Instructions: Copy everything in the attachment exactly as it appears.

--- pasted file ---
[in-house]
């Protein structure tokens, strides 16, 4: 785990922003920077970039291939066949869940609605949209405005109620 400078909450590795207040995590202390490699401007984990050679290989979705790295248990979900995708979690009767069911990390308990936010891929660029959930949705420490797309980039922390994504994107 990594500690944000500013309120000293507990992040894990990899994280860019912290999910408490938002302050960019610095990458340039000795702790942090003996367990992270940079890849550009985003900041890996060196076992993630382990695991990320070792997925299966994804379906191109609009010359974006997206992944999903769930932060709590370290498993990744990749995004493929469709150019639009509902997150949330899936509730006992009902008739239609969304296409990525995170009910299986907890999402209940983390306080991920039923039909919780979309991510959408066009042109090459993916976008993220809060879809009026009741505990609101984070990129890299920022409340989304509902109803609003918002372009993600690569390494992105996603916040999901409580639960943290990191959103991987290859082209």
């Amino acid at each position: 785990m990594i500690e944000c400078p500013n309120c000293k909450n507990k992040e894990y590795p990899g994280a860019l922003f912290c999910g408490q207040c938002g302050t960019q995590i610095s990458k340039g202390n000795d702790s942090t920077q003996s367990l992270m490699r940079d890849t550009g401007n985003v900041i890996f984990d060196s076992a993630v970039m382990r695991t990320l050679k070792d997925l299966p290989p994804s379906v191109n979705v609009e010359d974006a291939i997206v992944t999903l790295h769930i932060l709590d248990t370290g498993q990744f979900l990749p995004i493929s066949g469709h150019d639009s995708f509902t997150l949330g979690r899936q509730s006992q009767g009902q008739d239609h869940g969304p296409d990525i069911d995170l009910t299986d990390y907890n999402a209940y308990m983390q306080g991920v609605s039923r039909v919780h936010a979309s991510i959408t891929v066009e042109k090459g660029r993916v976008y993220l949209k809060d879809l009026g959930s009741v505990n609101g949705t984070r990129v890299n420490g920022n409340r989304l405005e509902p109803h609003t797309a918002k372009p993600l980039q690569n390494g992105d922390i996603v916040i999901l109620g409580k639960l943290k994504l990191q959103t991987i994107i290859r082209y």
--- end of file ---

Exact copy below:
[in-house]
């Protein structure tokens, strides 16, 4: 785990922003920077970039291939066949869940609605949209405005109620 400078909450590795207040995590202390490699401007984990050679290989979705790295248990979900995708979690009767069911990390308990936010891929660029959930949705420490797309980039922390994504994107 990594500690944000500013309120000293507990992040894990990899994280860019912290999910408490938002302050960019610095990458340039000795702790942090003996367990992270940079890849550009985003900041890996060196076992993630382990695991990320070792997925299966994804379906191109609009010359974006997206992944999903769930932060709590370290498993990744990749995004493929469709150019639009509902997150949330899936509730006992009902008739239609969304296409990525995170009910299986907890999402209940983390306080991920039923039909919780979309991510959408066009042109090459993916976008993220809060879809009026009741505990609101984070990129890299920022409340989304509902109803609003918002372009993600690569390494992105996603916040999901409580639960943290990191959103991987290859082209």
């Amino acid at each position: 785990m990594i500690e944000c400078p500013n309120c000293k909450n507990k992040e894990y590795p990899g994280a860019l922003f912290c999910g408490q207040c938002g302050t960019q995590i610095s990458k340039g202390n000795d702790s942090t920077q003996s367990l992270m490699r940079d890849t550009g401007n985003v900041i890996f984990d060196s076992a993630v970039m382990r695991t990320l050679k070792d997925l299966p290989p994804s379906v191109n979705v609009e010359d974006a291939i997206v992944t999903l790295h769930i932060l709590d248990t370290g498993q990744f979900l990749p995004i493929s066949g469709h150019d639009s995708f509902t997150l949330g979690r899936q509730s006992q009767g009902q008739d239609h869940g969304p296409d990525i069911d995170l009910t299986d990390y907890n999402a209940y308990m983390q306080g991920v609605s039923r039909v919780h936010a979309s991510i959408t891929v066009e042109k090459g660029r993916v976008y993220l949209k809060d879809l009026g959930s009741v505990n609101g949705t984070r990129v890299n420490g920022n409340r989304l405005e509902p109803h609003t797309a918002k372009p993600l980039q690569n390494g992105d922390i996603v916040i999901l109620g409580k639960l943290k994504l990191q959103t991987i994107i290859r082209y």